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As for eating my own dogfood: Last night we swapped DMs and therefore PCs. It was during an extended rest, and the leaving PC took the last watch. Our host woke the remainder of the party to give the news that he'd taken a horse and left, leaving his map of the area with a short note stating it was urgent, about someone they all knew, and that he'd return soon. The replacement was a PC they'd adventured with before and had been was looking for them, following the "trail of mayhem and dead enemies." He brought presents. –  F. Randall Farmer Apr 12 '11 at 14:36
    
Once one of my characters, a wizard, found a shortcut to immortality through a special sect of wizards and a radioactive artifact that turned him into a True Immortal: a Demon that immediately destroyed the region for hundreds of miles radius and then immediately opened a gate to another plane and crossed it never to come back (as a playing character, but eventually he got his cultists on this plane and a couple of time an evil priest that imprisoned his old friends, decided to give them back their freedom, under the influx of his patron Demon...;-) –  Yaztromo Apr 21 '12 at 16:06
    
Another example, taken from the 4e-gameplay-podcast Icosahedrophilia, Chris Heard uses "Heroic Departure" as described in #1 of my answer: In episode 144 (drchris.me/d20/?p=2094) - A member of the group no longer wanted to play a character, and her exit was arranged as a live sacrifice to the Goddess Lolth, and in return they were granted the boon temporary +10level power upgrades. (The player had another character waiting for him back at their ship: The Broken Promise.) –  F. Randall Farmer Apr 28 '12 at 3:39
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Don't lie about it and don't cause drama. Just tell them you need to back out of the game for a while.

I quit all my games every several years. I get really burnt out on tabletop gaming and it stops being fun until I take a 6-12 month break. Whenever I've come back from such a break is when I've had the most fun and come up with my best characters. I've always made it clear though that I'm taking a break from gaming, and not from any single game. This helps avoid hurting a group's feelings.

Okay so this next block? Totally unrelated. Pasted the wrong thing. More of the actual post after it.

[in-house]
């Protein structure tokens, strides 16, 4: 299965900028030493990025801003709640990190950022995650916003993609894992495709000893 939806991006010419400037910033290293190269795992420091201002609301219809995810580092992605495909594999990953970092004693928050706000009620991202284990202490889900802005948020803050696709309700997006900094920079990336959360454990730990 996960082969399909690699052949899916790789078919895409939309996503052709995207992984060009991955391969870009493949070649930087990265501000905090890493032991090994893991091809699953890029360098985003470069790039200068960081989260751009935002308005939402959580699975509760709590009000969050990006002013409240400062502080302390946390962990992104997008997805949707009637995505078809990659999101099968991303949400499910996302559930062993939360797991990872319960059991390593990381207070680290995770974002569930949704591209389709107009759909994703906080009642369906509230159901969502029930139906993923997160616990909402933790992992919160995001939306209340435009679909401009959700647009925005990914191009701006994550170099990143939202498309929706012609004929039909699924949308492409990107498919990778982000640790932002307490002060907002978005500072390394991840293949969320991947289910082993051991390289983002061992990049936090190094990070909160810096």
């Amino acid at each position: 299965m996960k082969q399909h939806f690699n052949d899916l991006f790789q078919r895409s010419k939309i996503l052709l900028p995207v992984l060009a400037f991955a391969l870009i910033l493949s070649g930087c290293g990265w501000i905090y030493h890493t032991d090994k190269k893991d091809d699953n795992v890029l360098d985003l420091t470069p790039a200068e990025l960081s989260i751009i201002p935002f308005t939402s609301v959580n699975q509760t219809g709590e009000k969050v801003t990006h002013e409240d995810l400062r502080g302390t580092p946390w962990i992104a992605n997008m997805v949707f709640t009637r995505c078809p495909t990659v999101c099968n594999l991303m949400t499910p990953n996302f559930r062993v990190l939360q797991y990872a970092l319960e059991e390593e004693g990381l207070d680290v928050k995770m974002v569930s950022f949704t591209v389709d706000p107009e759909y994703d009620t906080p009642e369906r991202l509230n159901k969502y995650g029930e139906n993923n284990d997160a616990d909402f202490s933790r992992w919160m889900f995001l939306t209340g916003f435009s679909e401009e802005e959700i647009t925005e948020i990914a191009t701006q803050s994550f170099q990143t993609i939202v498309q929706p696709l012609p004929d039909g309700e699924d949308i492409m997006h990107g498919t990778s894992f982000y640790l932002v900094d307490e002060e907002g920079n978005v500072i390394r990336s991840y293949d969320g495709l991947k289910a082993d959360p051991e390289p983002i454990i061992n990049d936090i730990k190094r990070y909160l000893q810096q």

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Let me tell you what not to do:

Don't:

  • Tell just one person in the group and make that person tell the rest of the group for you
  • Give zero notice

From personal experience, I can tell you that these behaviors turn "I'm leaving the game" into "I'm abandoning our friendship." Everybody feels betrayed by the leaving party, and hostility ensues.

Honesty, openness, and strict adherence to Wheaton's Law are your best bet for dropping out of a game that's not fun for you while retaining a set of friendships you obviously value, or you wouldn't have asked.

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+1. At the very leat, if you do tell just one person, make sure that person is the GM. –  GMJoe May 31 '12 at 6:44
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Why not suggest an alternate activity for a session, or a couple of sessions, whether its another RP with a different GM, a board game or just a movie night. If you want to continue hanging out with your friends, try something different for a change of pace.

It sounds like you aren't the only one who is having a hard time with this game. You may find you are all more interested in your game after a break.

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Board game night is how things go when we're missing a person. Might bring up switching to that for a while. –  MadMAxJr Mar 29 '11 at 20:19
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We do something similar when we are down more than one or two, we usually play Munchkin. –  wax eagle Mar 30 '11 at 12:50
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Simply tell the group, "I'm not having fun in this game. Mr. GM, here's my character sheet, NPC him if you need to. Call me when the campaign or game changes."

If asked why, be polite but clear about why.

It doesn't sound like you're burned out on gaming, just on the particular campaign. If, indeed, it's gaming in general, drop the sentence about "call me."

Never lie nor dissemble about why you're leaving. More hurt comes from the "I'm taking a break from gaming" on week 1 followed by them finding out you joined another group on week 2.